The Dark and Fascinating History of South African Lawns
A new book about South African lawns by Jonathan Cane does a deep dive into the complicated past of grass on the Highveld.
It goes almost without saying that there may be no garden plant more ubiquitous than lawn grass – especially in southern Africa’s more affluent suburbs – but that doesn’t mean we should stop paying it attention.
In fact, as author and art historian Jonathan Cane argues in his new book, we need to start reconsidering our relationship with the seemingly ordinary lawns of our past.
In Civilising Grass: The Art of the Lawn on the South African Highveld, Cane looks at the lawn landscape, particularly within the South African context, and asks very eye-opening questions about it.
He goes back to the history of how the lawn arrived in South Africa — a history full of painful colonial truths — and then investigates how influential gardeners such as Joane Pim and Patrick Watson, as well as everyday gardeners, have used lawn grass in their spaces, thereby shaping our view of the lawn irrevocably. Cane also explores the most prominent species of South African grass, Pennisetum clandestinum, or kikuyu (which was botanically classified as an ‘excellent coloniser’), and then goes on to look at how grass features in the work of important South African artists like Moses Tladi, David Goldblatt, Kemang Wa Lehulere, Lungiswa Gqunta and others, asking what the lawn is doing to the psyche of the next generation.
House and Leisure caught up with Cane a few days after the launch of this important title to learn a bit more about the fascinating story of grass in South Africa.
5 Minutes with Civilising Grass author Jonathan Cane
Why did grass, as an idea, become a focus of your study and a personal interest in the last few years?
I was sitting at the Zoo Lake Bowls Club, probably drunk, and a colleague pointed out that the neurotic flatness of the lawn and the obscene but unseen effort required to keep it that way, would make a weird and provocative study. I had been looking for an unexpected, supposedly non-political, ubiquitous and most of all ‘natural’ phenomenon that I could trace over time in several media, and the lawn became my obsession. Now that Civilising Grass is out, I’ve become obsessed with concrete.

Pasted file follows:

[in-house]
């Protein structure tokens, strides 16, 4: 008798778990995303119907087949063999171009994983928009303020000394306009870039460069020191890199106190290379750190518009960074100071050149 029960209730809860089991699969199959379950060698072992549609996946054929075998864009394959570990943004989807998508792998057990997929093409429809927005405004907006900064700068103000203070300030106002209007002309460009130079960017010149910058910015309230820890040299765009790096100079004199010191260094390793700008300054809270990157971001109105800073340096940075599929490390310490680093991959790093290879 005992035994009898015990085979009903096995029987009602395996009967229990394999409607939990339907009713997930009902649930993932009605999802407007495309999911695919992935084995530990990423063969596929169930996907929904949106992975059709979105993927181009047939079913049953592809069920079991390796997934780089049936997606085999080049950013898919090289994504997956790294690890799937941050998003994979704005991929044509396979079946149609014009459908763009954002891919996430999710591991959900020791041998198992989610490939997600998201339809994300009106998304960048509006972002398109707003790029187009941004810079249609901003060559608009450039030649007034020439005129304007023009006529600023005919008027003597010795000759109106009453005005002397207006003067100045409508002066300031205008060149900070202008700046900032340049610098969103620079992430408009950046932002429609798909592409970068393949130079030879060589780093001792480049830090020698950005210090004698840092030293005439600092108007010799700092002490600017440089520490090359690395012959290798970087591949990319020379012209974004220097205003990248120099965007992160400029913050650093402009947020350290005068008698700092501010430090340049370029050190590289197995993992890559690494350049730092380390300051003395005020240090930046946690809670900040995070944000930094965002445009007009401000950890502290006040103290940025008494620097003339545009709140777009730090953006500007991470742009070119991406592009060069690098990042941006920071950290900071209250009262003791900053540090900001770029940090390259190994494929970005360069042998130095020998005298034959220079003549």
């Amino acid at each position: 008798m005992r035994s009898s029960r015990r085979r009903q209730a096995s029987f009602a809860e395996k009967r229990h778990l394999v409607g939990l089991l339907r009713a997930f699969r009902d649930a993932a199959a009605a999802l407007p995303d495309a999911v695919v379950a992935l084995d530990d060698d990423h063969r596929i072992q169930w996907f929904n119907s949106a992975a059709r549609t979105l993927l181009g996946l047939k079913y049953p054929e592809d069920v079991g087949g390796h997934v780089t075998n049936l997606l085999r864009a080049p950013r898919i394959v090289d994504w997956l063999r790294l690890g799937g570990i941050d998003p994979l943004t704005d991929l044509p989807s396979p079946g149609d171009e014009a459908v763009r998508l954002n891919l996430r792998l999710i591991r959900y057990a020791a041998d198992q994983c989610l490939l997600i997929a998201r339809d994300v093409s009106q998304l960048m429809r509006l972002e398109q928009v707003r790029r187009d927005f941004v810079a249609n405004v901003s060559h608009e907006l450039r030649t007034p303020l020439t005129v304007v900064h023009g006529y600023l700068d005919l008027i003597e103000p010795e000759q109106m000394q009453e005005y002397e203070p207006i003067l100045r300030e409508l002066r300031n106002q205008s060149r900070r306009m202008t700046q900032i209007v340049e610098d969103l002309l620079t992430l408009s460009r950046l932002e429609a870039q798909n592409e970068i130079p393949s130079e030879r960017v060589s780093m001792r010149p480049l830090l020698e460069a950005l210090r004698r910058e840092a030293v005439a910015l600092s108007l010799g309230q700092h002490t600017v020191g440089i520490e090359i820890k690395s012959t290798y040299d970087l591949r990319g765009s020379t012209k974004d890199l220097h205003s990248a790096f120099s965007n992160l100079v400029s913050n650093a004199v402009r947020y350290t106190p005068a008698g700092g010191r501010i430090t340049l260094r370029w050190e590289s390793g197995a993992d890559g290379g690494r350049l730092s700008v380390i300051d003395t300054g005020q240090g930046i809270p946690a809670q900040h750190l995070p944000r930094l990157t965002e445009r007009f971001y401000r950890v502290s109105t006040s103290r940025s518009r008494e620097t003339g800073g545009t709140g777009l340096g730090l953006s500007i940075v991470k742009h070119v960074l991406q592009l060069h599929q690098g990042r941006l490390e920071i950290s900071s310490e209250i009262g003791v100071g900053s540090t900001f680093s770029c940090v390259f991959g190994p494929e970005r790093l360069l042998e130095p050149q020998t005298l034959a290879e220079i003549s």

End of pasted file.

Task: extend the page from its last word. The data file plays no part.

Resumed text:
In the book you reveal some really eye-opening history about how the lawn became such a central part of South African garden design. When did the lawn become so entrenched in landscape design in South Africa?
The lawn arrived in South Africa along with the British. The climate of the Cape and KwaZulu-Natal allowed the recreation of the rolling fields of the 18th-century lawns that the settlers carried with them in their mental baggage. The interior, however, with its rainless winters, made sweet green pastures almost impossible, until the ‘discovery’ of kikuyu grass that is. Taken from the British East African Protectorate in the early 1900s to Kew Botanical Gardens in London, this robust grass was propagated on the Highveld and, after that, all over the world. Very few landscape architects (even Joane Pim and Patrick Watson) or home gardeners have made much effort to reject, rework or resist the lawn. Rare and outstanding exceptions of veld gardening include Watson’s Apartheid Museum landscapes and his work at the Isibindi gardens in Johannesburg.
Why does the lawn remain so popular here?
We seem addicted to the lawn. No rational argument appears able to dislodge our peculiar affection for the ‘freshness’, ‘healthiness’ and ‘safety’ the lawn seems to embody. Some Social Darwinians argue that lawns remind us of the savannah environments of our evolutionary history. I think an analysis of the ways the lawn allows expression of respectability, control of nature and mastery of colonial ideas of ‘civilization’ are more compelling explanations and these are the ones I pursue in my book.
What do you hope people see in South African lawns once they have finished reading your book?
Even though it's almost impossible to be ethically and ecologically for the lawn, I myself am not necessarily against the lawn. Pulling up your lawn and planting a veld, having a smaller or water-wise garden or perhaps not even having a garden might be a good start. However, I hope readers would take a second look at the set of practices and assumptions which make such a nonsensical landscape seem normal. Further, we could also ask what other taken-for-granted practices, patterns or power imbalances — in the garden, in the home and in the civic realm — we assume are just natural and neutral.
For more about Civilising Grass: The Art of the Lawn on the South African Highveld, and to order your own copy, visit the WITS University Press website.